Rebecca Louie is as at home in a compost heap as she is when covering red carpet events. The New York native has followed an unlikely road to her dual passions — a road, she describes, as one filled with obstacles and surprises.
Born in Brooklyn to immigrant parents (her father is from Southern China; her mother, who is also Chinese, grew up in the Philippines), Louie and her siblings were raised in Queens, a borough that is often talked about for the strength of its diversity. But for Louie, who was bused to a magnet elementary school in another part of Queens, that diversity wasn't always reflected in her childhood experiences. “For the longest time, I wasn’t very aware of being Asian American," she told NBC News. "I went to bar mitzvahs, spoke English at home, watched lots of TV with lots of white faces reflected back me. I didn’t have an Asian-American narrative to refer to, so I deferred to a self-understanding dictated by the mainstream and my everyday life.”
Once Louie began high school, her perspective began to shift. “It was only once I went to Hunter College High School in Manhattan, which drew from all five boroughs and began in 7th grade, that I met groups of other Asian-American kids," she said.
Louie describes her early aspirations of becoming a novelist — a path that seemed at odds with her parents' career decision (they are both physicians), but it turned out her mother had always wanted to be a writer herself, even attempting to flunk out of medical school.
Louie went on to major in cultural studies at Swarthmore College, graduating in 1999. Her passion for writing was put to use as an intern for the Village Voice. “In class, I was studying how our cultural products — from pop to highbrow to seemingly innocuous everyday things — were full of overt and subtextual messages, narratives, and ideologies that expressed who we were as individual and cultures. Having the chance to use my passion for writing to explore these ideas and share them with audiences was revolutionary and exciting," she said.
After graduation, Louie worked as an editorial assistant for Vibe magazine, then as a features writer at the New York Daily News before returning to Vibe as a freelancer. But the initial excitement of interviewing celebrities on the red carpet didn't continue to hold her interest. “I was always interested in telling stories that were either not represented in the mainstream, or challenging some of the stereotypes and mythologies in the ones that were," she said.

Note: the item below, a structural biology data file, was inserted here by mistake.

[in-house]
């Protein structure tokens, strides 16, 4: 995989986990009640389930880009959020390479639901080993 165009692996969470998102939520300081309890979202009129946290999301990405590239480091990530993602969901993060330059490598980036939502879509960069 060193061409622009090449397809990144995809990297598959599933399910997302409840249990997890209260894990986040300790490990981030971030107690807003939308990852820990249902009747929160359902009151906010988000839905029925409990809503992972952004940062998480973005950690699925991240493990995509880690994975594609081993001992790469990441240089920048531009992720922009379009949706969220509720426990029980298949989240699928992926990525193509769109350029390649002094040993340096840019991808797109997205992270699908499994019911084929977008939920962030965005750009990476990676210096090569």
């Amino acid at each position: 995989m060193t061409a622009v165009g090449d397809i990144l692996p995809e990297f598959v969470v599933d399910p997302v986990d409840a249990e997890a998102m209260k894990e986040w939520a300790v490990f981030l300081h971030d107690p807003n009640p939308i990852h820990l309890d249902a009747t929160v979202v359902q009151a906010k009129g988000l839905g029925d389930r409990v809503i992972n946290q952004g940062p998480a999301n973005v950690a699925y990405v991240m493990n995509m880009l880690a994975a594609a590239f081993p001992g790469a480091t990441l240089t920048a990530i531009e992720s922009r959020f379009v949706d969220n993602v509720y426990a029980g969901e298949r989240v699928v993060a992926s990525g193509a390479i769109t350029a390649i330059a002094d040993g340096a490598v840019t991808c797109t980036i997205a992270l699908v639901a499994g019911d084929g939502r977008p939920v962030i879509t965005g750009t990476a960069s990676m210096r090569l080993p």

“Writing is in my head, composting is in my hands, but both live in my heart."
Louie said she grew disenchanted and eventually quit her job to do some soul-searching in a Costa Rican jungle yoga retreat. While working as a live-in volunteer at a holistic center, Louie found herself cooking and thinking about ways to be more resourceful, and when she returned to New York, she signed up for the NYC Compost Project Master Composter Certificate Program, a free program offered by the city.
In 2010, she created The Compostess, a company that provided in-home consultations and education to adults and children on composting, and last year in 2015, her two worlds of writing and composting came together with the release of her debut book, "Compost City: Practical Composting Know-How for Small Space Living," which she says aims to "take away some of the intimidating or ick-factor aspects of composting."
“The trick to getting more people to compost is to meet them where they are at," Louie, who now works as a creative lead in copy for General Assembly, said. "If everyone in this country buried a single banana peel in the ground a week…could you imagine how many banana peels that will be? How much diverted from the landfill?”
While her book takes a lighthearted tone to composting, Louie said she finds deep meaning in the connection between her writing and composting work. “Writing is in my head, composting is in my hands, but both live in my heart," she said. "They are both about taking parts of the world surrounding me, processing them, and transforming them into a form that hopefully brings growth and a truer form to the world. They both require understanding the potential and context of a thing. A peel isn’t just a peel, it’s part of an ecosystem and a cycle. The details in everyday life aren’t isolated instances, but the culmination of many histories and choices expressed in a given moment.”